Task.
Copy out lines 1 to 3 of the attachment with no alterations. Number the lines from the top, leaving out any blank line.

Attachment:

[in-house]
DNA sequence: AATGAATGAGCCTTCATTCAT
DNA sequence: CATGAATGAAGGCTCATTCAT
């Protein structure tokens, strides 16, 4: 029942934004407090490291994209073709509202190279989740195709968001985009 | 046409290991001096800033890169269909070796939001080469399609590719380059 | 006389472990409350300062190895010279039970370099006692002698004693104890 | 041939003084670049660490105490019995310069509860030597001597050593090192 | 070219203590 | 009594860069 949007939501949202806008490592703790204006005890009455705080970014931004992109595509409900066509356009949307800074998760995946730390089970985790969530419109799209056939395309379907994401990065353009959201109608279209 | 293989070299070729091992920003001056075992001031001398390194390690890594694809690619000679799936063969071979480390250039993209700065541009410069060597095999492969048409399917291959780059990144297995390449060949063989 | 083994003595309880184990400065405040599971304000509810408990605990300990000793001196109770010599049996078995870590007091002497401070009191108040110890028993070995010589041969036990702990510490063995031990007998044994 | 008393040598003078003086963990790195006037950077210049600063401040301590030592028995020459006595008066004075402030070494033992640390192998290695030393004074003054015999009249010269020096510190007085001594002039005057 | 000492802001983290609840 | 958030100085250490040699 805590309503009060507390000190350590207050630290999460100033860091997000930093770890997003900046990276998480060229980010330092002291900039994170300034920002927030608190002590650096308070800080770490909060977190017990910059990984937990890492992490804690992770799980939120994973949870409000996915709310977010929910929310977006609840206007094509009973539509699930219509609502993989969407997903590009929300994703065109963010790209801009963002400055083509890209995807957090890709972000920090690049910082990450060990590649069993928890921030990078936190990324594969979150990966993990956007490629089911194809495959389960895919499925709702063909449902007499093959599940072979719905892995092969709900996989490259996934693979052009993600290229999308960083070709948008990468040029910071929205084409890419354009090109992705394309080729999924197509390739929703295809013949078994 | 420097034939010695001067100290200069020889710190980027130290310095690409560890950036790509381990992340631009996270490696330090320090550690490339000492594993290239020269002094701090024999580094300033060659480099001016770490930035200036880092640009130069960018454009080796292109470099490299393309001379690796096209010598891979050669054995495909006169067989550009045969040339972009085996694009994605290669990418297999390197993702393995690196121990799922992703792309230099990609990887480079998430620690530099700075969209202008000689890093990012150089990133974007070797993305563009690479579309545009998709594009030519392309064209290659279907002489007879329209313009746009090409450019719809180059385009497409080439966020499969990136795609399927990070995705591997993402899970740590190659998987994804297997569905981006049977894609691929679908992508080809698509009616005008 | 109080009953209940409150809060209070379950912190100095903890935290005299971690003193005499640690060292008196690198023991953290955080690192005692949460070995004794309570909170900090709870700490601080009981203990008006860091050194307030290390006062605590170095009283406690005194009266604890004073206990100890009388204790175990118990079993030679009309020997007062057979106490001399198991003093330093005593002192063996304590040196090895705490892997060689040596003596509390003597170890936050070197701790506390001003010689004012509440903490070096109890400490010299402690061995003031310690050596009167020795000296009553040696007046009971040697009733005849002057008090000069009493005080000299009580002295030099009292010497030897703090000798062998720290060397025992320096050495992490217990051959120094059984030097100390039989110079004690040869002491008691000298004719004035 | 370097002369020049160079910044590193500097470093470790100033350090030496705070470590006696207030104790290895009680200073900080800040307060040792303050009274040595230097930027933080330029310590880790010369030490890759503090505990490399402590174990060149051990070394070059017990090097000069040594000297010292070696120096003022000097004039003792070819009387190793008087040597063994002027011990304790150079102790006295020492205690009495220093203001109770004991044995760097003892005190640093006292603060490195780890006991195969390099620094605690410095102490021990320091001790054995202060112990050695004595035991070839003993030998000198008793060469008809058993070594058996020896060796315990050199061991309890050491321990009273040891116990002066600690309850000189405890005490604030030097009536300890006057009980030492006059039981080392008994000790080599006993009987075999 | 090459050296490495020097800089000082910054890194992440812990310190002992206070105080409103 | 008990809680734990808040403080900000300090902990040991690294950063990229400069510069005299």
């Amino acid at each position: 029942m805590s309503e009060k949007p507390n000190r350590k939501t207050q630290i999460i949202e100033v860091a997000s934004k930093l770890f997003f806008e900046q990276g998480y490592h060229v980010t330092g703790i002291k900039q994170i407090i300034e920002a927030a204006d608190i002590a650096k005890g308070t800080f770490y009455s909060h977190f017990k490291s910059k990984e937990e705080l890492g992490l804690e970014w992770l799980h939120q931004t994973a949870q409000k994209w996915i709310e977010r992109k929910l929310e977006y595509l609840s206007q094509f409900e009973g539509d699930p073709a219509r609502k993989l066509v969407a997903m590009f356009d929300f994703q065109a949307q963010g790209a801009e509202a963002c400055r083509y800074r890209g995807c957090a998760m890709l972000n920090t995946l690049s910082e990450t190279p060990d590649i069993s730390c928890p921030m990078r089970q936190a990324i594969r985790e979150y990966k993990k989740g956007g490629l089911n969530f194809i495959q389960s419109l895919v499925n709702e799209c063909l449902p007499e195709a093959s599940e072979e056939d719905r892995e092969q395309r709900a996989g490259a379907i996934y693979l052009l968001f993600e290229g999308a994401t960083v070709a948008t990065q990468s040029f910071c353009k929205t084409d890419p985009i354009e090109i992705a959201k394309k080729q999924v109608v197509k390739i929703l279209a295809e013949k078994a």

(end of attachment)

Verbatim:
[in-house]
DNA sequence: AATGAATGAGCCTTCATTCAT
DNA sequence: CATGAATGAAGGCTCATTCAT